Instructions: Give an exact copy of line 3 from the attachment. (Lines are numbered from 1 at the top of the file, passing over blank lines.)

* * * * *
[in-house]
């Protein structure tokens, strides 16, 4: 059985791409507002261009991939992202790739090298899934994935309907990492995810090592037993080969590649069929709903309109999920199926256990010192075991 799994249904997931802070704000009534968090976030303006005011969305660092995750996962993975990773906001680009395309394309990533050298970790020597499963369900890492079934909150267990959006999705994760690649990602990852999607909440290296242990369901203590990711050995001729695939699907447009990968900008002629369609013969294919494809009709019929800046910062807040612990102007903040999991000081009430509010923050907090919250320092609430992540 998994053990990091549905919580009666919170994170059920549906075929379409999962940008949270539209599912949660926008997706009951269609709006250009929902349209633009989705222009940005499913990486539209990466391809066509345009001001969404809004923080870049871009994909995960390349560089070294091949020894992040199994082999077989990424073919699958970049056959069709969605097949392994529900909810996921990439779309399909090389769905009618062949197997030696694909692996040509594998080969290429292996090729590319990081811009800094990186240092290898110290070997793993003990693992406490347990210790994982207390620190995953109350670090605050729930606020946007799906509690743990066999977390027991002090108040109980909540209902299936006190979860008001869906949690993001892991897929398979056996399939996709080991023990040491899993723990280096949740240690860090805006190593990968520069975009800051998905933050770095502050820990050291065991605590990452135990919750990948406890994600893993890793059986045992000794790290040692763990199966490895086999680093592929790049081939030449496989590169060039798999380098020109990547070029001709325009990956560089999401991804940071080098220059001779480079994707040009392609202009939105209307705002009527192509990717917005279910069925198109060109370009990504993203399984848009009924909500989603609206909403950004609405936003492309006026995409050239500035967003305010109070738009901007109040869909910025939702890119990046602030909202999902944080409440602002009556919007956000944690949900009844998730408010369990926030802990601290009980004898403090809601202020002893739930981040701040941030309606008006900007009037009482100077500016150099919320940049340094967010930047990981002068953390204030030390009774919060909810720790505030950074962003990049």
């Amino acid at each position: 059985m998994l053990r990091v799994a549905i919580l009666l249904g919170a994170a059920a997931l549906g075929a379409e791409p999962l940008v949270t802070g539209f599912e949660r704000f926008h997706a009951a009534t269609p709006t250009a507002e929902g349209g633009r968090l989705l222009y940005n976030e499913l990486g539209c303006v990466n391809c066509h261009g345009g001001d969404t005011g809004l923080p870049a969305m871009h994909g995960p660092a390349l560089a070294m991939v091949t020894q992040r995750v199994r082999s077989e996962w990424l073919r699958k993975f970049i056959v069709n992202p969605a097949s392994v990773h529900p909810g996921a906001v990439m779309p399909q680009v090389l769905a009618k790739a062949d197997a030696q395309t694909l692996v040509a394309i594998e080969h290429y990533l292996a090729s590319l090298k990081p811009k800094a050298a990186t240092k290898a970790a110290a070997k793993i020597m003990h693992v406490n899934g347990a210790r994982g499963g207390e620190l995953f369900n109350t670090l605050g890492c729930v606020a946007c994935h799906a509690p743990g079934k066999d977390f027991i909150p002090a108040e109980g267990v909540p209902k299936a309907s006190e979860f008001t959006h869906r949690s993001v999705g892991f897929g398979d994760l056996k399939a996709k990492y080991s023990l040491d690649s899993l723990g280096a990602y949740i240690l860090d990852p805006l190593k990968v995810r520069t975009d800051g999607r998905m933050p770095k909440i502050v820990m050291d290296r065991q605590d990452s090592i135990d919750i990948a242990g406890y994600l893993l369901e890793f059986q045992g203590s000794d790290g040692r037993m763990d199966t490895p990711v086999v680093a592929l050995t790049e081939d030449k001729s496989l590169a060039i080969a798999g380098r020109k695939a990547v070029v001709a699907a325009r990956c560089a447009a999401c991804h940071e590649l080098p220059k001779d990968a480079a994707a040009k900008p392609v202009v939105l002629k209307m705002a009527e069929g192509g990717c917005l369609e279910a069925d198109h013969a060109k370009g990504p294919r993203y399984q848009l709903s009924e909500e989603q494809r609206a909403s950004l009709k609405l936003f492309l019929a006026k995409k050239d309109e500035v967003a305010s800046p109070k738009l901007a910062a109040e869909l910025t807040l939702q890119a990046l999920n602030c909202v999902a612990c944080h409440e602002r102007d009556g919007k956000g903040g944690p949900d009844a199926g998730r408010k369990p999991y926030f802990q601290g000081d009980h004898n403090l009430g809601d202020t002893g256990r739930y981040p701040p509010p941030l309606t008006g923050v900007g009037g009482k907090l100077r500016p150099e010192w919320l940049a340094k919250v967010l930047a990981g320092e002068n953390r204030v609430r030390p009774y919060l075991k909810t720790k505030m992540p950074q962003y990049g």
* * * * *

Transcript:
């Amino acid at each position: 059985m998994l053990r990091v799994a549905i919580l009666l249904g919170a994170a059920a997931l549906g075929a379409e791409p999962l940008v949270t802070g539209f599912e949660r704000f926008h997706a009951a009534t269609p709006t250009a507002e929902g349209g633009r968090l989705l222009y940005n976030e499913l990486g539209c303006v990466n391809c066509h261009g345009g001001d969404t005011g809004l923080p870049a969305m871009h994909g995960p660092a390349l560089a070294m991939v091949t020894q992040r995750v199994r082999s077989e996962w990424l073919r699958k993975f970049i056959v069709n992202p969605a097949s392994v990773h529900p909810g996921a906001v990439m779309p399909q680009v090389l769905a009618k790739a062949d197997a030696q395309t694909l692996v040509a394309i594998e080969h290429y990533l292996a090729s590319l090298k990081p811009k800094a050298a990186t240092k290898a970790a110290a070997k793993i020597m003990h693992v406490n899934g347990a210790r994982g499963g207390e620190l995953f369900n109350t670090l605050g890492c729930v606020a946007c994935h799906a509690p743990g079934k066999d977390f027991i909150p002090a108040e109980g267990v909540p209902k299936a309907s006190e979860f008001t959006h869906r949690s993001v999705g892991f897929g398979d994760l056996k399939a996709k990492y080991s023990l040491d690649s899993l723990g280096a990602y949740i240690l860090d990852p805006l190593k990968v995810r520069t975009d800051g999607r998905m933050p770095k909440i502050v820990m050291d290296r065991q605590d990452s090592i135990d919750i990948a242990g406890y994600l893993l369901e890793f059986q045992g203590s000794d790290g040692r037993m763990d199966t490895p990711v086999v680093a592929l050995t790049e081939d030449k001729s496989l590169a060039i080969a798999g380098r020109k695939a990547v070029v001709a699907a325009r990956c560089a447009a999401c991804h940071e590649l080098p220059k001779d990968a480079a994707a040009k900008p392609v202009v939105l002629k209307m705002a009527e069929g192509g990717c917005l369609e279910a069925d198109h013969a060109k370009g990504p294919r993203y399984q848009l709903s009924e909500e989603q494809r609206a909403s950004l009709k609405l936003f492309l019929a006026k995409k050239d309109e500035v967003a305010s800046p109070k738009l901007a910062a109040e869909l910025t807040l939702q890119a990046l999920n602030c909202v999902a612990c944080h409440e602002r102007d009556g919007k956000g903040g944690p949900d009844a199926g998730r408010k369990p999991y926030f802990q601290g000081d009980h004898n403090l009430g809601d202020t002893g256990r739930y981040p701040p509010p941030l309606t008006g923050v900007g009037g009482k907090l100077r500016p150099e010192w919320l940049a340094k919250v967010l930047a990981g320092e002068n953390r204030v609430r030390p009774y919060l075991k909810t720790k505030m992540p950074q962003y990049g």